Charitable Remainder Trusts, Charitable Gift Annuities, and Pooled Income Funds (Portfolio 865)
This Portfolio describes the rules governing the administration of charitable remainder trusts and relevant income, gift, estate, and generation-skipping transfer tax considerations.
Bloomberg Tax Portfolio, Charitable Remainder Trusts, Charitable Gift Annuities, and Pooled Income Funds, No. 865, describes and analyzes the rules governing the creation and administration of a qualified charitable remainder trust and summarizes the relevant income, gift, estate, and generation-skipping transfer tax considerations, as well as the private foundation prohibitions, that relate to charitable remainder trusts. These rules are set forth primarily in §§170, 664, 2055, and 2522. The basic statutory structure was established by the Tax Reform Act of 1969 in an attempt to correct perceived abuses in the charitable trust area. Of particular concern were “split-interest” trusts, such as charitable remainder trusts, which have both charitable and noncharitable beneficiaries.
In the case of a qualified charitable remainder trust, the donor is entitled to an immediate income, gift, or estate tax charitable deduction equal to the present value of the charitable remainder interest upon the creation of the trust. The donor may retain an income interest in the trust for his or her life (or a term of years not to exceed 20) or create such an interest in another. Subject to certain restrictions, a donor can specify successive or concurrent beneficiaries. In addition, the interest of the noncharitable beneficiary or beneficiaries can be in the form of the payment, at least annually, of either a guaranteed annuity amount (a sum certain) or a unitrust amount (a stated percentage of the market value of the trust assets as revalued annually). The trust may be either inter vivos or testamentary.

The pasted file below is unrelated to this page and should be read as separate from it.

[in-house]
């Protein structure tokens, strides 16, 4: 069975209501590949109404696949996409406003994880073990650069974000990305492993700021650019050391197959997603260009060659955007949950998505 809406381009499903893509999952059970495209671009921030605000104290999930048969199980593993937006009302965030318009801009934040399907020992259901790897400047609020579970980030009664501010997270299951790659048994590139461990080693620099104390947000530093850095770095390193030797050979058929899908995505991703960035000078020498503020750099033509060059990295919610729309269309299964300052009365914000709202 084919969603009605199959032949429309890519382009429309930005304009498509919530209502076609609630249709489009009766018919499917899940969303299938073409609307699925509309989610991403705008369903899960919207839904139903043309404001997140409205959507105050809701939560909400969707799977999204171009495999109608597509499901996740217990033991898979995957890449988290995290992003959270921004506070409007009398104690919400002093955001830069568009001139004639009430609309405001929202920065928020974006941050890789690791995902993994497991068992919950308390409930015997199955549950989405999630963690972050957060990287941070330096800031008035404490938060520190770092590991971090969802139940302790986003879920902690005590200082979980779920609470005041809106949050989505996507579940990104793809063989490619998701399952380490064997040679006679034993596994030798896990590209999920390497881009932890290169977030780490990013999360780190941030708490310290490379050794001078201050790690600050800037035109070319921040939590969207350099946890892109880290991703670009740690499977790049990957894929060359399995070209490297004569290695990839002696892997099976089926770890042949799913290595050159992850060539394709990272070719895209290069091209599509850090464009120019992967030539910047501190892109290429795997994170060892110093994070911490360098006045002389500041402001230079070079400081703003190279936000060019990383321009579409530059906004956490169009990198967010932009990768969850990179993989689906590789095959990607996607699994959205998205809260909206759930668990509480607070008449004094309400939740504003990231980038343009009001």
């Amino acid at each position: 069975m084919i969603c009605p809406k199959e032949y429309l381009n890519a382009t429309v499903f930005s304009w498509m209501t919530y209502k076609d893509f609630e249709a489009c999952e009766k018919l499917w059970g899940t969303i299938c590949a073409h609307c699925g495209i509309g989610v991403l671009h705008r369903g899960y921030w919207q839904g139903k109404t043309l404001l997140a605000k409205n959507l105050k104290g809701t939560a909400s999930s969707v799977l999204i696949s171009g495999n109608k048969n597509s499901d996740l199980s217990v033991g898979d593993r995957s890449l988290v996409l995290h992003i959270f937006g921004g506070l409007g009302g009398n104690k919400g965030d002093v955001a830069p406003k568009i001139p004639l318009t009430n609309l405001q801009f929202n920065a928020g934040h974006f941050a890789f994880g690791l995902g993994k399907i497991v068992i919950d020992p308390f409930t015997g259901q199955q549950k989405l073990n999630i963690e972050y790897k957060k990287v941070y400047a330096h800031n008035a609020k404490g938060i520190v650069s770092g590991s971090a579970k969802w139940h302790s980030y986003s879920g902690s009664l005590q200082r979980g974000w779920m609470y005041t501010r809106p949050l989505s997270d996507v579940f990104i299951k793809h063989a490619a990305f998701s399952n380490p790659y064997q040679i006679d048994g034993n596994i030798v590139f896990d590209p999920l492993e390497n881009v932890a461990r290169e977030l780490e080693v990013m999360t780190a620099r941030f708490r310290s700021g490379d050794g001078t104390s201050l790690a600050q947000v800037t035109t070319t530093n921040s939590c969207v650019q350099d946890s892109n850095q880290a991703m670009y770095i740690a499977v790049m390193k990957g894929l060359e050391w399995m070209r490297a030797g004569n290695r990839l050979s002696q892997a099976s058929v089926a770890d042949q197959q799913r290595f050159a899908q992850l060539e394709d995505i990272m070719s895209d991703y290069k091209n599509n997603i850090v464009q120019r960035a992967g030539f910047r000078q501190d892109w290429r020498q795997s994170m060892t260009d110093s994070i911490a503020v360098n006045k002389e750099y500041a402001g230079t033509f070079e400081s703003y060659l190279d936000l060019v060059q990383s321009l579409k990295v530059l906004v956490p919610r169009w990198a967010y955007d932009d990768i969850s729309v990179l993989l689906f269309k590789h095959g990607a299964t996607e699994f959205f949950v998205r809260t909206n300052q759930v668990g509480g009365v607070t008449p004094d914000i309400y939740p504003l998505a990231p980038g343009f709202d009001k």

This Portfolio also examines the §642(c) rules applicable to pooled income funds, including the requirements governing the creation of a qualified pooled income fund and the availability of income, gift, or estate tax charitable deductions for gifts to such funds. Pooled income funds are similar to charitable remainder trusts in that a donor retains an income interest in the property donated (or creates such an interest in another) and the donor is entitled to an immediate charitable deduction for the present value of the remainder interest passing to charity.
Planners must follow the statutory requirements very carefully in order to insure that the establishment of the trust or the gift to the pooled income fund has the desired income, gift, estate, and generation-skipping transfer tax consequences.
This Portfolio may be cited as Rosepink and Bradley, 865 T.M., Charitable Remainder Trusts and Pooled Income Funds.
Table of Contents
Part I: Charitable Remainder Trusts
1:II. Legislative History
1:III. Basic Considerations
1:IV. General Rules Applicable to Annuity Trusts and Unitrusts
1:V. Payment of Annuity and Unitrust Amounts
1:VI. Remainder Beneficiary Rules
1:VII. Taxation of the Recipient of the Annuity or Unitrust Amount
1:VIII. Taxation of Grantor
1:IX. Taxation and Administration of Trust
1:X. Private Foundation Rules
1:XI. Income, Gift, and Estate Tax Charitable Deductions
1:XII. Income Tax Charitable Deduction
1:XIII. Gift Tax
1:XIV. Estate Tax
1:XV. Generation-Skipping Transfer Tax
1:XVI. Planning Considerations
Part II: Pooled Income Funds
2:XVII. Introduction and Summary of Requirements
2:XVIII. Specific Requirements for Qualification
2:XIX. Type of Property Contributed to or Held by a Pooled Income Fund
2:XX. Valuation of Income and Remainder Interest
2:XXI. Amending the Governing Instrument
2:XXII. Tax Considerations
2:XXIII. Securities Laws
2:XXIV. Planning Considerations
2:XXV. Drafting Considerations
2:XXVI. Filing Requirements
Washington University School of Law